Friday, Friday

Because it’s Friday, and as a result of something I wrote a couple of weeks ago, I think I need to blog this:
funny pictures - Project: To find the centre of any flat object.
see more LOLcats

The Beast has pointed out that the softness of the surface is also important to the experiment.
And, in other news, scientists (in particular Adamatzky et al.) are asking important questions:

Are motorways rational from slime mould’s point of view?

We analyse the results of our experimental laboratory approximation of motorways networks with slime mould Physarum polycephalum. Motorway networks of fourteen geographical areas are considered: Australia, Africa, Belgium, Brazil, Canada, China, Germany, Iberia, Italy, Malaysia, Mexico, The Netherlands, UK, USA. For each geographical entity we represented major urban areas by oat flakes and inoculated the slime mould in a capital. After slime mould spanned all urban areas with a network of its protoplasmic tubes we extracted a generalised Physarum graph from the network and compared the graphs with an abstract motorway graph using most common measures. The measures employed are the number of independent cycles, cohesion, shortest paths lengths, diameter, the Harary index and the Randic index. We obtained a series of intriguing results, and found that the slime mould approximates best of all the motorway graphs of Belgium, Canada and China, and that for all entities studied the best match between Physarum and motorway graphs is detected by the Randic index (molecular branching index).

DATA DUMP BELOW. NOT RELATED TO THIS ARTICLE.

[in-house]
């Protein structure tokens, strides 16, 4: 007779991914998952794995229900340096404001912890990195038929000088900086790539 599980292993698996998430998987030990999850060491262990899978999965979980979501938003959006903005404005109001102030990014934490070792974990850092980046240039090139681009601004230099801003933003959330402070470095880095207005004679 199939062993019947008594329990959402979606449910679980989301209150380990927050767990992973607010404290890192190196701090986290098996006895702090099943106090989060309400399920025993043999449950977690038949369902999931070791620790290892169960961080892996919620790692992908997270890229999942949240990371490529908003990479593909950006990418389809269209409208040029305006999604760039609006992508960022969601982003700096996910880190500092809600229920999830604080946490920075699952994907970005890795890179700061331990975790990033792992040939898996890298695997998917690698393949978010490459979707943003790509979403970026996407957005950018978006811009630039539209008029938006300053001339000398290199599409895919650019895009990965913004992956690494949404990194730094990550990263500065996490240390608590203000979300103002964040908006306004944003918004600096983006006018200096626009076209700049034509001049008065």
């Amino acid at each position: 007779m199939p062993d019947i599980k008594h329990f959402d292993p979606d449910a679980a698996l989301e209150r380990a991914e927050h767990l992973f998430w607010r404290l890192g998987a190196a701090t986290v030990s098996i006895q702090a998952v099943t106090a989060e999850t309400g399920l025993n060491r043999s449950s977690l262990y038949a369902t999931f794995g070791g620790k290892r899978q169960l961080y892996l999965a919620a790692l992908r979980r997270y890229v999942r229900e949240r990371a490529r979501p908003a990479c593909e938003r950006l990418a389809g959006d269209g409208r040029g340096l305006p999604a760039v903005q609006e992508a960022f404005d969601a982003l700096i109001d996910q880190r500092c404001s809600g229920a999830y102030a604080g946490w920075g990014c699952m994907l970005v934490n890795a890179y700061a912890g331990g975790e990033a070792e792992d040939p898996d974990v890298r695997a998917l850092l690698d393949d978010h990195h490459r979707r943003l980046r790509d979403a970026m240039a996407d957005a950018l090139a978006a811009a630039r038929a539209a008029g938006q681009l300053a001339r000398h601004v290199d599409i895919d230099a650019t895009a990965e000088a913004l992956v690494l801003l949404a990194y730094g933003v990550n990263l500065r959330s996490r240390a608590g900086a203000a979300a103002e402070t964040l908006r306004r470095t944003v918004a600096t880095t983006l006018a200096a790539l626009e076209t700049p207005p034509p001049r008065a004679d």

Good news for Belgium, Canada and China, I guess.
(h/t @harpistcat)

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7 Responses to Friday, Friday

  1. Tom English says:

    I’ve been calling them “nature’s geometers” for several decades.

  2. Tom English says:

    Err… cats, not slimes.

  3. Bob O'Hara says:

    Works for both of ’em, doesn’t it though?

  4. Jon Moulton says:

    “Lay object on floor”. This also works for spines and sofas; the feline unerringly locates the belly, perching above the visceral center. Kneading commences in inverse proportion to the spine-owner’s need for sleep.

  5. Mike Fowler says:

    I see you’ve only gone for the demi-Hitler moggy in this photo.
    (My Godwin trumps your lolcat)

  6. Cath Ennis says:

    I’ve been trying to train my cats to massage my back by lying on the floor on my stomach and waiting for them to commence their usual OCD kneading/purring activity, but it seems to be the one exception to the rule. Put a hot cup of tea in my hand, though, or some work or a book on my lap, and they’ll knead like their lives depend on it.

  7. Jon Moulton says:

    Piezoelectric paw-booties and tea: the power source for the future

Comments are closed.